2017 Invictus Games on the BBC
Ade Adepitan Q&A
The Invictus Games is so absorbing that if you could bottle the essence of the Games and you got to open that bottle and sniff it every day, you’d live for ever.Ade Adepitan
What does the Invictus Games mean to you?
What I like about the Invictus Games is it’s a chance for injured war veterans to put their lives back together again. I’ve always been someone who has said how important the power of sport is and you see what it has done for these guys who have gone through hell, the horrific injuries they had and the experience they’ve gone through. Probably for a lot of them they thought their lives were over. A lot of these men and women probably had this preconception of before when they were fit, able bodied and strong, that if you ended up in a wheelchair or ended up blind or with any sort of impairment, that was it, your life was going backwards. But this completely turns it around and to see their eyes and how much it does for them when they’re out there performing and representing their country, I think it’s amazing. It’s about putting people’s lives together using the power of sport.
Which Invictus story has inspired you the most?
I think [discus thrower] Derek Derenalagi. He was in an armoured vehicle that drove over an IED and blew him up and threw him out of the vehicle. He was pronounced dead, I think they put him in a body bag and it was only when the doctor found a faint heart beat that they realised that he was alive. He woke up in a hospital bed in the UK and that’s just the most remarkable story. If JJ Abrams or Steven Spielberg did a film with that story line you’d be like yeah whatever. But this really happened to him. To go from almost being pronounced dead to competing in the Invictus Games, that’s just remarkable, it is mind blowing. And he’s such a bubbly personality. I just think he’s incredible.
What event in Toronto are you most looking forward to covering?
It’s hard for me not to be biased and say basketball, but I just think in 2016 the basketball was really good and I think every Invictus Games the basketball tournament gets better and better. The standard is not Paralympic standard, but all of these people are playing at their level. When you’ve got loads of people at a similar level on a level playing field competing against each other, it’s just exciting. It’s physical and these guys are from a physical background so they’re not going to back down. So I like watching them and seeing how much effort they give and looking at the potential. And what Invictus did in the US was really good with all the razzmatazz of basketball. Wheelchair basketball and basketball is not just about the sport, it’s about entertainment. At the opening for it I remember filming the guys from the GB team as their names were announced and the fireworks were going off. Some of these guys would never have dreamt of getting that introduction. There’s nothing like it when you get called out to represent your country, the crowd is screaming and your name is shouted out on the tannoy. That’s when you feel a thousand times bigger.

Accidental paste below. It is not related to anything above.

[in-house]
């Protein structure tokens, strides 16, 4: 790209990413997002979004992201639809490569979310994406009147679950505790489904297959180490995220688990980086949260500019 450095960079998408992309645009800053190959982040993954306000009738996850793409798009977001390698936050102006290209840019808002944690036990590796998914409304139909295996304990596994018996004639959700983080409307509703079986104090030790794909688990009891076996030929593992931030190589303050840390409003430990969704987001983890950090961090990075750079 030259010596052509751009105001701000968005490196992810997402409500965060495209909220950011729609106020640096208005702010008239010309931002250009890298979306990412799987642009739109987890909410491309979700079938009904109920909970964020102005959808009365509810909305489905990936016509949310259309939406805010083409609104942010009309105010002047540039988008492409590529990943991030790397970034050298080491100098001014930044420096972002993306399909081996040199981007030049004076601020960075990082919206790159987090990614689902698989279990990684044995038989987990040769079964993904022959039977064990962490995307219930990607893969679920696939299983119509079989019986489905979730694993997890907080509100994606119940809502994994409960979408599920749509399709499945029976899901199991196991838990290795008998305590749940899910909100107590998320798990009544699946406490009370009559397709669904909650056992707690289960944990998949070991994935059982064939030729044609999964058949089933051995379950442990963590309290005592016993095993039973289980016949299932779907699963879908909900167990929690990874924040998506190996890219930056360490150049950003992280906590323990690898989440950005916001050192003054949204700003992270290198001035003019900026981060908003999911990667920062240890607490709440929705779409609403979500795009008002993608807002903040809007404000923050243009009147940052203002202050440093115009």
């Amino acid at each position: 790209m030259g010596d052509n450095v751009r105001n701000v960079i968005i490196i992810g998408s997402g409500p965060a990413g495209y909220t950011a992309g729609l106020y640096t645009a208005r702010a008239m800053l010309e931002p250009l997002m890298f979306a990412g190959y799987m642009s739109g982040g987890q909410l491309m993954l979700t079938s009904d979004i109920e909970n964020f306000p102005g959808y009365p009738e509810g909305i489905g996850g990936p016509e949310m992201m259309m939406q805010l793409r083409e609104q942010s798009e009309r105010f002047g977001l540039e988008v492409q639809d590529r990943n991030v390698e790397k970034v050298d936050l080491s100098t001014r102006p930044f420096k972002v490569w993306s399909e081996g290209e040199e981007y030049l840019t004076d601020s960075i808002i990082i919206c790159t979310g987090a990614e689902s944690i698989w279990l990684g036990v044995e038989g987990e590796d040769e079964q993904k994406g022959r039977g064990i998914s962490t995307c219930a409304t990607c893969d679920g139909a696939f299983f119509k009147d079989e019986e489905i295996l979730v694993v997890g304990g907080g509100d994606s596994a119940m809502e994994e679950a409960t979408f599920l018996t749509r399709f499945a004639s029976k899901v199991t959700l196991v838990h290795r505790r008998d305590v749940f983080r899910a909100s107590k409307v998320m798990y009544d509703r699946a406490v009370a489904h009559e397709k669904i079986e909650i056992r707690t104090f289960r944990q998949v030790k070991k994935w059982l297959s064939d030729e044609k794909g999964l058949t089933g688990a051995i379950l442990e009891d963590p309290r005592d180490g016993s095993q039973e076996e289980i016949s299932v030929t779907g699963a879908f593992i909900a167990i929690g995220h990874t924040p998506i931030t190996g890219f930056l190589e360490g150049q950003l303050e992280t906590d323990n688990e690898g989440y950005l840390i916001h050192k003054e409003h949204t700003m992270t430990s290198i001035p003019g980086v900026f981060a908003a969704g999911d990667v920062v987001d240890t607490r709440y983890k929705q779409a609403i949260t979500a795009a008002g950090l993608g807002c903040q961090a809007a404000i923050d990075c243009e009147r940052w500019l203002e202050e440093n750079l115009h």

What’s your most memorable highlight from previous Invictus Games?
I think it was the first Invictus Games in London and just watching the GB team doing so well, when Charlie Walker picked up the medal for GB coming top of the medals table. I’m a people person and seeing the response of the people and the British public in the Copper Box, seeing their faces, seeing the kids and how excited they were to watch disability sport and how proud all of these athletes were, for me it was just beautiful. The Invictus Games is so absorbing that if you could bottle the essence of the Games and you got to open that bottle and sniff it every day, you’d live for ever.
Invictus helps to turn people’s lives around - can you tell us of an inspiring turning point in your life?
For me it was making it into the Paralympic basketball squad for Great Britain. My journey began as an 11-year-old kid who watched the Los Angeles Olympics on a black and white TV at home in East London, dreaming of competing at that level, and it took me the best part of 15 years to get there. I got cut from the GB squad I think it was six times and I almost gave up. So to go for 15 years and get 15 years of rejection, I left home and lived on my own and everyone thought I was bonkers when I was trying to go for this, and to get that letter through the post to say Ade Adepitan you’ve been selected for the squad, to me that just changed everything. It was the platform for everything I’ve done in my life so far.
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